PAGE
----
It took the world about a decade of concerted effort to eradicate smallpox -- the last "wild" case of the disease was in Somalia in 1978 (someone died of the pox in a British lab accident a few years later). The campaign to eradicate polio began in 1988 and will certainly reach the 20-year mark without finishing. To understand why, it's helpful to read this sad Reuters post from Iraq. http://www.alertnet.org/thenews/newsdesk/IRIN/cde520844242e6fd0dc635d48580390a.htm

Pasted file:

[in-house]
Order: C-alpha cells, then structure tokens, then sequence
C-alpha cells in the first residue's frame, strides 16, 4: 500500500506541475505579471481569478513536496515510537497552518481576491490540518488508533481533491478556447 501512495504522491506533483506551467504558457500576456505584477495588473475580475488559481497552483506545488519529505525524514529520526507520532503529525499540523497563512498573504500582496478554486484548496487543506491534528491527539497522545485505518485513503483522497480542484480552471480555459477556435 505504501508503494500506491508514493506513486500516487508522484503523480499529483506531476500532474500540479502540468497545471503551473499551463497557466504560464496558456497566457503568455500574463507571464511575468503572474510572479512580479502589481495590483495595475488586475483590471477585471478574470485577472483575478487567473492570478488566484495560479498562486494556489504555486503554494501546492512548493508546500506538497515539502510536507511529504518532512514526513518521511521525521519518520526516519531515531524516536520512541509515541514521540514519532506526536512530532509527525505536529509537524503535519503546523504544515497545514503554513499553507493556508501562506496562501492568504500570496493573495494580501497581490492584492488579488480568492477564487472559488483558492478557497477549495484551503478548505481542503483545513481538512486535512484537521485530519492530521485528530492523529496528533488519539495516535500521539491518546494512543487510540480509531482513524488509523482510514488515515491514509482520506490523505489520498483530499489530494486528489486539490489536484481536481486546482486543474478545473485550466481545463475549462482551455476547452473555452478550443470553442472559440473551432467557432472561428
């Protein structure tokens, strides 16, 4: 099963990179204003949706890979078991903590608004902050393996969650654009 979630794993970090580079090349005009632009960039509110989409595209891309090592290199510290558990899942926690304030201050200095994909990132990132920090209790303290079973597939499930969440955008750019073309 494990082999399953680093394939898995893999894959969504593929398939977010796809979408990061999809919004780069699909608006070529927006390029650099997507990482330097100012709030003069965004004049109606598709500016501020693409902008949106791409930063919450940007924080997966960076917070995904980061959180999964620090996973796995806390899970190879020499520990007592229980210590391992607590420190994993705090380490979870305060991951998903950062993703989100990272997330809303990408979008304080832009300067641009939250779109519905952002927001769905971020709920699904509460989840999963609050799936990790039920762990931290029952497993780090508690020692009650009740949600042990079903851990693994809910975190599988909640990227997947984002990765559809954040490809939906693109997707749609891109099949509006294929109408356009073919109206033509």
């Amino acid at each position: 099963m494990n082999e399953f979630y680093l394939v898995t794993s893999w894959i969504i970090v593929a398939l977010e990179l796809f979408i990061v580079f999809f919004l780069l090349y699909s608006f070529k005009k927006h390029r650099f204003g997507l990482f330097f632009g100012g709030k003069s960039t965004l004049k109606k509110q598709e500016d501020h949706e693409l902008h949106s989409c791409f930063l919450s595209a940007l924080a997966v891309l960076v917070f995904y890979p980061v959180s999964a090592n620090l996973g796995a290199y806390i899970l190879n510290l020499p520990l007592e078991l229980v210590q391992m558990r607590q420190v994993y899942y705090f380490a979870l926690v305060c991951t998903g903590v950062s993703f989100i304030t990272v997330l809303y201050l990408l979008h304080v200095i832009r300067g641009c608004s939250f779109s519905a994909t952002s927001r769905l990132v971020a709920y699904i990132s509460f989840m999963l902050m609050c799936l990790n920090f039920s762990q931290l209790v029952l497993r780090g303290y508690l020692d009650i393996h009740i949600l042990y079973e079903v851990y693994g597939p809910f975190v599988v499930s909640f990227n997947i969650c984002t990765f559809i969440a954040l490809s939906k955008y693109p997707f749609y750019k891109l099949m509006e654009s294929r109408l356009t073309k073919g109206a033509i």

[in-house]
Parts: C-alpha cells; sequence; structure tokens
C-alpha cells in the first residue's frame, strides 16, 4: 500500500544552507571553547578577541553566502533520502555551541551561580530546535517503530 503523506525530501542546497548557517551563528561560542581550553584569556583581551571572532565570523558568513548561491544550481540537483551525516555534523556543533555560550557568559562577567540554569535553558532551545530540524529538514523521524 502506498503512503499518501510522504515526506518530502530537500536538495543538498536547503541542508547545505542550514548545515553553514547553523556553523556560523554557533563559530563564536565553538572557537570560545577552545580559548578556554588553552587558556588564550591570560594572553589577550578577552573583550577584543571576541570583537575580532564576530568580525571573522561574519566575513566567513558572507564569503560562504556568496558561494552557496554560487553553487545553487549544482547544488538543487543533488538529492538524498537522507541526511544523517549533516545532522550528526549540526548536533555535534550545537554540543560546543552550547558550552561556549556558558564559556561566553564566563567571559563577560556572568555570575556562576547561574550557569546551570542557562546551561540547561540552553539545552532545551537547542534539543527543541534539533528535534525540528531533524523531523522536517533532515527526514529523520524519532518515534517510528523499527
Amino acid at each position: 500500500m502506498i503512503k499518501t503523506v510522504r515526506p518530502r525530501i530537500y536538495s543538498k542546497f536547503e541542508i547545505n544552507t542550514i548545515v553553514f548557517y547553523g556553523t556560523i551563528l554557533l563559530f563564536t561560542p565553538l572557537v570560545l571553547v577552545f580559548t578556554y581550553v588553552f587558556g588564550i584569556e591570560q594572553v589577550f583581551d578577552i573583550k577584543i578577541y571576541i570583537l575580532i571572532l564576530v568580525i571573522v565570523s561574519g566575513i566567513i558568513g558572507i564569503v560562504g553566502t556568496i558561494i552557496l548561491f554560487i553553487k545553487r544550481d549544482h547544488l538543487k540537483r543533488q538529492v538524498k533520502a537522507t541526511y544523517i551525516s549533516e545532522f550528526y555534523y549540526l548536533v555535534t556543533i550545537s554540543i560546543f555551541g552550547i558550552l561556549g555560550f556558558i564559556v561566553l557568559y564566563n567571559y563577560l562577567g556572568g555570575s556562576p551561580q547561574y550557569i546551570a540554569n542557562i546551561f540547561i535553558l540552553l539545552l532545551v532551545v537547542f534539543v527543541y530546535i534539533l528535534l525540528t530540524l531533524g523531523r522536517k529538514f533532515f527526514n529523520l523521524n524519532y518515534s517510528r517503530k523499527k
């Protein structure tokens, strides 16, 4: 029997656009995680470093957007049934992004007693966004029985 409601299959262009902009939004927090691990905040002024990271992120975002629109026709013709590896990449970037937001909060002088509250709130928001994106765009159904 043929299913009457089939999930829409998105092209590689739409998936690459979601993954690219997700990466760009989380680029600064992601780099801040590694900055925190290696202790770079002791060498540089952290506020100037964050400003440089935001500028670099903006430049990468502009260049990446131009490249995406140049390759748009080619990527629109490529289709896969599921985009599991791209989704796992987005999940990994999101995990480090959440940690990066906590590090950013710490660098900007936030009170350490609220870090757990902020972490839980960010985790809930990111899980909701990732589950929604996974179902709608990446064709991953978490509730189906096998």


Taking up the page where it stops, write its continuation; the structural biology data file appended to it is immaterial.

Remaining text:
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Last week, late at night in my Japanese-style 8x6 New York City hotel room, I was zapping through the TV channels when I came upon a most peculiar advertisement. In it, black, white and Hispanic tweens, teens and young women were skipping rope, running in marathons, waiting for subway trains and generally looking proud to be young and female. They were also smiling happily and holding up signs that had the number "1" printed or painted on them. This, it turned out, was an ad for Merck's new Gardasil vaccine, which protects against the human papilloma virus, the microorganism that causes cervical cancer. The theme of the ad was "One Less Life Affected by Cervical Cancer."
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